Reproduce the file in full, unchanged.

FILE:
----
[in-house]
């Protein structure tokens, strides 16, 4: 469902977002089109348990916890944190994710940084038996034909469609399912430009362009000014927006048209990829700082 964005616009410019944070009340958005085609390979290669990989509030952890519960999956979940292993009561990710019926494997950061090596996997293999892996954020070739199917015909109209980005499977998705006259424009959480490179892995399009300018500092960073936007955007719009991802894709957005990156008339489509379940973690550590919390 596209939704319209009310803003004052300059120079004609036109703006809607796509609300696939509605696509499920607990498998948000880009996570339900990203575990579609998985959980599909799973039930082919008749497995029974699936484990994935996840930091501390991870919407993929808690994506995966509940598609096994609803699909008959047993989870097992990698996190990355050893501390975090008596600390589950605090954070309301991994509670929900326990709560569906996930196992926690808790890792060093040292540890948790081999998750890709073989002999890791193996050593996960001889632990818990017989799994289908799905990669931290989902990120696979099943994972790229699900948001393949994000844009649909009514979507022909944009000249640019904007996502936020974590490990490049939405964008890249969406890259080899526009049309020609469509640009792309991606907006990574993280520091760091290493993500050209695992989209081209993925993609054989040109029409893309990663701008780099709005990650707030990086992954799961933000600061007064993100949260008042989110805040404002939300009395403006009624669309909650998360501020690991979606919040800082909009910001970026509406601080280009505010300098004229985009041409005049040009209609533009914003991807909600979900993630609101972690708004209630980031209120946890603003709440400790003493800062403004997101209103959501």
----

[in-house]
């Protein structure tokens, strides 16, 4: 469902977002089109348990916890944190994710940084038996034909469609399912430009362009000014927006048209990829700082 964005616009410019944070009340958005085609390979290669990989509030952890519960999956979940292993009561990710019926494997950061090596996997293999892996954020070739199917015909109209980005499977998705006259424009959480490179892995399009300018500092960073936007955007719009991802894709957005990156008339489509379940973690550590919390 596209939704319209009310803003004052300059120079004609036109703006809607796509609300696939509605696509499920607990498998948000880009996570339900990203575990579609998985959980599909799973039930082919008749497995029974699936484990994935996840930091501390991870919407993929808690994506995966509940598609096994609803699909008959047993989870097992990698996190990355050893501390975090008596600390589950605090954070309301991994509670929900326990709560569906996930196992926690808790890792060093040292540890948790081999998750890709073989002999890791193996050593996960001889632990818990017989799994289908799905990669931290989902990120696979099943994972790229699900948001393949994000844009649909009514979507022909944009000249640019904007996502936020974590490990490049939405964008890249969406890259080899526009049309020609469509640009792309991606907006990574993280520091760091290493993500050209695992989209081209993925993609054989040109029409893309990663701008780099709005990650707030990086992954799961933000600061007064993100949260008042989110805040404002939300009395403006009624669309909650998360501020690991979606919040800082909009910001970026509406601080280009505010300098004229985009041409005049040009209609533009914003991807909600979900993630609101972690708004209630980031209120946890603003709440400790003493800062403004997101209103959501």